30 May 2016

My Top 5: Dudley Benson

10:41 am on 30 May 2016

For NZ Music Month, we're asking local musicians to tell us about the New Zealand songs they love the most. Today we hear from Dudley Benson.

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Photo: Supplied


Douglas Lilburn – Allegro Grazioso from Four Preludes (1942-44)

I can’t recall exactly when I first heard this piece by Aotearoa’s pakeha grandad of classical, but it was one of those distinct and reassuringly powerful moments when you feel, despite hearing something for the first time, that you’ve somehow always known it. Allegro Grazioso, the first of four, is a piano solo that takes me immediately to a feeling of watercolour, morning, nostalgia for childhood. Lilburn’s work isn’t generally so blatantly pretty or romantic – and I prefer his electro-acoustic work of the 1960s & '70s to his classical era – but Allegro Grazioso is the exception. It’s delicate and measured, but assured in its brevity – Lilburn doesn’t push the point. I’ve brought this piece into a song on my next record, Zealandia.


Tūhoe Schoolchildren of 1987 - Unknown waiata

Journeys in National Parks: Te Urewera

Since my time as a student at the Maori Studies department of the University of Auckland, I’ve tried to see everything by filmmaker Barry Barclay (Ngāti Apa). One of his most affecting films is a contribution to a 1987 TVNZ series called Journeys In National Parks. Barclay’s episode focuses on Te Urewera, and ends with footage of schoolchildren (from either Ruatoki, Kokako or Huiarau – it isn’t clear) singing this profoundly moving waiata (head to 04:28 in the NZ On Screen clip). It represents the loss that tangata whenua have suffered since colonisation, the narrator illustrating this idea through searching for his or her voice, which has gone, been taken. And then, that voice is found in the most perfect place…

I tried to contact a few people who might know more about the origin of the waiata, but with no luck. In 2010 I took on some of the kupu and combined them with Hirini Melbourne’s Kiwi, closing my Forest tour shows. And then again for a b-side to the Muscles EP that I put out in 2015, called I Lost My Voice. You might call this pilfering, and in a sense you’d be right, but my intention is to share this incredibly important kaupapa, beauty and sadness with as many New Zealanders as possible


Tex Pistol & Rikki Morris – Nobody Else

Nobody Else is up there with my favourite emotionally over-wrought pop songs, regardless of national origin. The song feels to be part of a canon of Western gated snare hits of the late '80s/early '90s, but stands out because of its intensely focused performance by Rikki, and its melancholic but uplifting earworm of a melody. Also interesting to note that once the song was recorded, it was pitch-shifted ever so slightly up, so Rikki's voice has an ethereal thing going on. On a personal note, I’m particularly defenceless when a man with a beautiful voice seems to need a really long cuddle (if you’re reading this Rikki, my instagram is @dudley_benson - msg me), especially if their chorus is as devastating as this one. I covered Nobody Else for two shows I did at Auckland’s Audio Foundation in 2014, topless, on a stool.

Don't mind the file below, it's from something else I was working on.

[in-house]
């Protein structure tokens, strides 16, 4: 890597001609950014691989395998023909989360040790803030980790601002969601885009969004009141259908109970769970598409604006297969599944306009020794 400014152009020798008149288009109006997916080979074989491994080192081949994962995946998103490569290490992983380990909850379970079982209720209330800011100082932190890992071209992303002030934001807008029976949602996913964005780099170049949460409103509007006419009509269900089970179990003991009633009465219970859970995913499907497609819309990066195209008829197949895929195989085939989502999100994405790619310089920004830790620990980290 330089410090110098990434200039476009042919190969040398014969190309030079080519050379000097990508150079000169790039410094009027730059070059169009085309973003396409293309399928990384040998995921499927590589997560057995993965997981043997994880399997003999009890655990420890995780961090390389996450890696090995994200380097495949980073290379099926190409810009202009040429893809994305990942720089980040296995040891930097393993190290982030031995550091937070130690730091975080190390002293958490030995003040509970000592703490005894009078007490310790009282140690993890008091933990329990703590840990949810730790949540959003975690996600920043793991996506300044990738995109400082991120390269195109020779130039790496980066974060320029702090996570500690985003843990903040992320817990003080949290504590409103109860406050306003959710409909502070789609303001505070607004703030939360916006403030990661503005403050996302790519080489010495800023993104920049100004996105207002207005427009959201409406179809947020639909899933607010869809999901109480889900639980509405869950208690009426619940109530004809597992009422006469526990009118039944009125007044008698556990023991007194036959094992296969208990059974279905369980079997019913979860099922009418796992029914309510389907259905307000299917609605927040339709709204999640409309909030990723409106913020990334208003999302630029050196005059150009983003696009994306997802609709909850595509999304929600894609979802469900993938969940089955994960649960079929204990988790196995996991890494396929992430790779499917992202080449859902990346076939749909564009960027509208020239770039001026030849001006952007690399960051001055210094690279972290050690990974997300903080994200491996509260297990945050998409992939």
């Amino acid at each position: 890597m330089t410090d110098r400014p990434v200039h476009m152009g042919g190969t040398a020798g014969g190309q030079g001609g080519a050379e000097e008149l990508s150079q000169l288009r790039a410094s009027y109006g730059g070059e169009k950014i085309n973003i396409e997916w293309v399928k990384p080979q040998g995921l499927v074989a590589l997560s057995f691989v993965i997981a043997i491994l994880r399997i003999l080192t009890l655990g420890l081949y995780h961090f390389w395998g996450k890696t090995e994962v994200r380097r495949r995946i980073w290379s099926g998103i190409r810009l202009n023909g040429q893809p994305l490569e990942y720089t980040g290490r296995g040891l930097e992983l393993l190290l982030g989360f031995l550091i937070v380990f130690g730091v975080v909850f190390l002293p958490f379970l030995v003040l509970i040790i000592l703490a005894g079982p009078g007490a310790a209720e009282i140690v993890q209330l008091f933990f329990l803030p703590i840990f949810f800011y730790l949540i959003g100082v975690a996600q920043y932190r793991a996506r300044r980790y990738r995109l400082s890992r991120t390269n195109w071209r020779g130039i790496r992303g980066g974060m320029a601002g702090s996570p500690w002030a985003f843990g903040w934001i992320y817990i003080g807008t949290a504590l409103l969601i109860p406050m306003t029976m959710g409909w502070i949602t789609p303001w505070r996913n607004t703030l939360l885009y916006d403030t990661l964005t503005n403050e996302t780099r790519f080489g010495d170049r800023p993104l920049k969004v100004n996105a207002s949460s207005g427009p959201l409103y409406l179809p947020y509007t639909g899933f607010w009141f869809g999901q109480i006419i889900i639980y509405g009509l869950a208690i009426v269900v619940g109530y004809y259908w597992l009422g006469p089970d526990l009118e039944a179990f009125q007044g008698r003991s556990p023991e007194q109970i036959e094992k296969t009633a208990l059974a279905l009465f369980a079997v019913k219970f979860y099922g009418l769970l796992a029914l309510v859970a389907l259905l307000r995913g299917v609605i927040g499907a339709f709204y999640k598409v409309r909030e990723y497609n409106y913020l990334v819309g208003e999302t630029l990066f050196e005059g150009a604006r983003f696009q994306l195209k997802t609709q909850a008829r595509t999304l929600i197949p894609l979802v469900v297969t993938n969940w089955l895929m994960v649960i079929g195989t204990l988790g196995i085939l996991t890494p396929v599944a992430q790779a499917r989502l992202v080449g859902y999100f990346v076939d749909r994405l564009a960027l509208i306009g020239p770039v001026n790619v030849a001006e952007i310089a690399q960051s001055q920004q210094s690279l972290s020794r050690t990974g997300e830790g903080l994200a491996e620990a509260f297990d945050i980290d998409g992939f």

Margaret Urlich – I Don’t Know How To Love Him

This list’s astral twin to Nobody Else, The Jesus Christ Superstar anthem was recorded by the New Zealand cast of 1994, with Margaret Urlich as Mary Magdalene. This might be a stretch to include in a list of song du kiwi, if it weren’t for the fact that as a boy of 11 years old with the soundtrack cassette rarely leaving the car stereo, and the single itself entering a kind of pre-internet ubiquity, I distinctly felt this song as part of our culture. The stage production was touring the country and the purple branding was everywhere; I Don’t Know How To Love Him charted in New Zealand (at #44). It’s Urlich’s performance that does it for me: so sensitive to each lyric, she lets it go wild then tames it back in so easily, it flaws me still, with its echo of When The Cat’s Away. I recently re-connected with the song, performing it acapella as part of my movement work Michael Dies. I swapped out the verbs for ‘fuck’, as in – ‘I don’t know how to fuck him’.


rotor plus – beginning: an empty street

Dunedin-based contemporary solo musician rotor plus is one of our most enigmatic but accomplished producers, arguably with a stronger reputation in other parts of the world than in New Zealand. Their work fascinates me both as a listening experience, and through the long, slow-melt and microscopic process in which it gets made, and I’ve thought a lot about their protocol and approach to sharing their work.

As a live experience, rotor plus’ rare performances have instigated dialogue in the arts community of Dunedin about what a performance actually is, and what conventions can be broken for it to still qualify as a performance. I love this, it’s pretty funny at times, and I’ve learnt to make sure that if rotor plus performs I’m there well early, because there could be only four ‘places’ designated for the show. dust is the final album in a phenomenally presented and detailed trilogy. It's sound-music that can be difficult to describe: slowly-evolving, precisely placed textures and melodies that wrap around each other and then disappear as quietly as they arrived. If you enjoy the first of dust's three pieces, I suggest their website, The Radiophonics Trading Company of New Zealand to explore their catalogue.

Find Dudley Benson's official website here.